So my friend and I recently started a book club and for our first selection, we picked The Crucified God: The Cross of Christ as the Foundation and Criticism of Christian Theology by Jurgen Moltmann. You know, just some light summer reading, the kind you do over a pear Florentine salad and a lemonade… Anyway, I found the following quotes to be particularly moving and inspiring; they all come from chapter six, which also happens to be the only chapter I have been able to finish reading.
There can be no theology of the incarnation which does not become a theology of the cross. As soon as you say incarnation, you say cross. God did not become man according to the measure of our conceptions of being a man. He became the kind of man we do not want to be: an outcast, accursed, crucified. Ecce homo! Behold the man! is not a statement which arises from the confirmation of our humanity and is made on the basis of ‘like is known by like’; it is a confession of faith which recognizes God’s humanity in the dehumanized Christ on the cross (205).
Natural knowledge of God is potentially open to men, but in fact they misuse it in the interest of self-exaltation and their self-divinization. Just as man misuses his works to justify himself, to conceal his anxiety from God and from himself, so to he misuses the knowledge of God to serve his hubris (211).
The ‘theologian of glory’ of the invisible being of God secretly creates for himself free room for activity in his own interest which will allow him ‘to love what is like.’ For his theology needs equations and confirmations. But the ‘theologian of the cross’ is led by the visible nature of God in the cross. He is freed to love that which is different and other. This has far reaching consequences: religious desire for praise and might and self-affirmation are blind to suffering-their own and that of others-because they are in love with success. Their love is eros for the beautiful, which is to make the one who loves beautiful himself. But in the cross and passion of Christ faith experiences a quite different love of God, which loves what is quite different. It loves ‘what is sinful, bad, foolish, weak, and hateful, in order to make it beautiful and good and wise and righteous. For sinners are beautiful because they are loved; they are not loved because they are beautiful (213-14).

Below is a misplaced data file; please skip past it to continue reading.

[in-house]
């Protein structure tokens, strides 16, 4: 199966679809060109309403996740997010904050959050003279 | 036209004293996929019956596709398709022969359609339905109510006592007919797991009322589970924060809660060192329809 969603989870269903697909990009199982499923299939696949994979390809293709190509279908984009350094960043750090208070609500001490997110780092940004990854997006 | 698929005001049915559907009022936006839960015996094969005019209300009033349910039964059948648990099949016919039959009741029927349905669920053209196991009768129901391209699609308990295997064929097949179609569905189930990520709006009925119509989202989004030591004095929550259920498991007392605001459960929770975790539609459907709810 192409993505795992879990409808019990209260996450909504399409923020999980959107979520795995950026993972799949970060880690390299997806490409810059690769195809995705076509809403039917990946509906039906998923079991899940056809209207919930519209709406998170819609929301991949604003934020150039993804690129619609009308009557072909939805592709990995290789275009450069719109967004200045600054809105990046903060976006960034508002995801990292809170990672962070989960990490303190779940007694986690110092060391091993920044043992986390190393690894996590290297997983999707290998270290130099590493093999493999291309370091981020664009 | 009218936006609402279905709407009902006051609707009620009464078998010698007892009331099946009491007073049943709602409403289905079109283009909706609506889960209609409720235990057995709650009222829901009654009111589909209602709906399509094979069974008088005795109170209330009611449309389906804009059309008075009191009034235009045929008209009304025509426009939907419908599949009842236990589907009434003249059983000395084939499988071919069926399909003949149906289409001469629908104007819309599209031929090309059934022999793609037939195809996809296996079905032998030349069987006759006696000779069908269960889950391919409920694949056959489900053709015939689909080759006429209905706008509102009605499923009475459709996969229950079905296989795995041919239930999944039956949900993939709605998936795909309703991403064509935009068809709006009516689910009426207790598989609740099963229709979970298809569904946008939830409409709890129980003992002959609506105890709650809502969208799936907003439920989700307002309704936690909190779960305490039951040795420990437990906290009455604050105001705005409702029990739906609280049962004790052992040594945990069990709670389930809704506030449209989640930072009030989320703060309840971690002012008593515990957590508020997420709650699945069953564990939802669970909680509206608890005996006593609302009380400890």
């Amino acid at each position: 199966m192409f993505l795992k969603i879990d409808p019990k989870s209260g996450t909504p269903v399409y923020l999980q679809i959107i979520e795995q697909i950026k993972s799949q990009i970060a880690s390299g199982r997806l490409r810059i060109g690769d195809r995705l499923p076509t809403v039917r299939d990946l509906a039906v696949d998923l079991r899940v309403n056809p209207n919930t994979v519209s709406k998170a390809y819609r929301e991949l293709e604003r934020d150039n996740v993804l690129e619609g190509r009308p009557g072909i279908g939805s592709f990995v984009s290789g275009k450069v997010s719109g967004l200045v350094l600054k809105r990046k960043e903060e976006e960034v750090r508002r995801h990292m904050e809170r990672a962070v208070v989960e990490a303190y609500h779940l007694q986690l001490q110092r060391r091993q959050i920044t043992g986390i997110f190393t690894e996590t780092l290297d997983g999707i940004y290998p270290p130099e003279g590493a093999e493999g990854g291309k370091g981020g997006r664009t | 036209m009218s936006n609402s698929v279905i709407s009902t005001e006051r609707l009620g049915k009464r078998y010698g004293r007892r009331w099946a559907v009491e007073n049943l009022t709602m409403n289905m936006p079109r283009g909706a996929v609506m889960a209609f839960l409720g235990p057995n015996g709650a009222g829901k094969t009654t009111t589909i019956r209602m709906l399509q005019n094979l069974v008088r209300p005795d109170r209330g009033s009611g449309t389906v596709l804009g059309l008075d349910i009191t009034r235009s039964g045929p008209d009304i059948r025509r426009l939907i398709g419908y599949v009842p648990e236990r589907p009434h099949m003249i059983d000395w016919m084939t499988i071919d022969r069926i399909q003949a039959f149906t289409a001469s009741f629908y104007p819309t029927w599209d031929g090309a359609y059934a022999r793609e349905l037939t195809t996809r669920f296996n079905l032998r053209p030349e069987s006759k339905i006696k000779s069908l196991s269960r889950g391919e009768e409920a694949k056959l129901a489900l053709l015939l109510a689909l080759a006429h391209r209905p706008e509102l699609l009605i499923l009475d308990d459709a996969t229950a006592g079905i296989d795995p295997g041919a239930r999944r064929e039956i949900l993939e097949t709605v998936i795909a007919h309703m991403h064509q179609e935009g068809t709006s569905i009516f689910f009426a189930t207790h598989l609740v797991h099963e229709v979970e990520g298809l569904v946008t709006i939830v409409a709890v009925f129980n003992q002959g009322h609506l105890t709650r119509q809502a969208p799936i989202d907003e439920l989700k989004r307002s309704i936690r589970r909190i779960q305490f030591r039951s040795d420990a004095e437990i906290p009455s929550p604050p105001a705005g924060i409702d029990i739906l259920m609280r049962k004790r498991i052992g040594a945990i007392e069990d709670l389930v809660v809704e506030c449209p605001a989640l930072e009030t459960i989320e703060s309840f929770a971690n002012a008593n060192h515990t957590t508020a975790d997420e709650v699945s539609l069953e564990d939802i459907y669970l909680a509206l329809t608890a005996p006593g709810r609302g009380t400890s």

The cross is ‘set up in the cosmos to establish the unstable.’ There is a truth here: it is set up in the cosmos in order to give future to that which is passing away, firmness to that which is unsteady, openness to that which is fixed, hope to the hopeless, and in this way to gather all that is and all that is no more into the new creation (219).
To know God means to endure God. To know God in the cross of Christ is a crucifying form of knowledge, because it shatters everything to which a man can hold and on which he can build, both his works and his knowledge of reality, and precisely in so doing sets him free.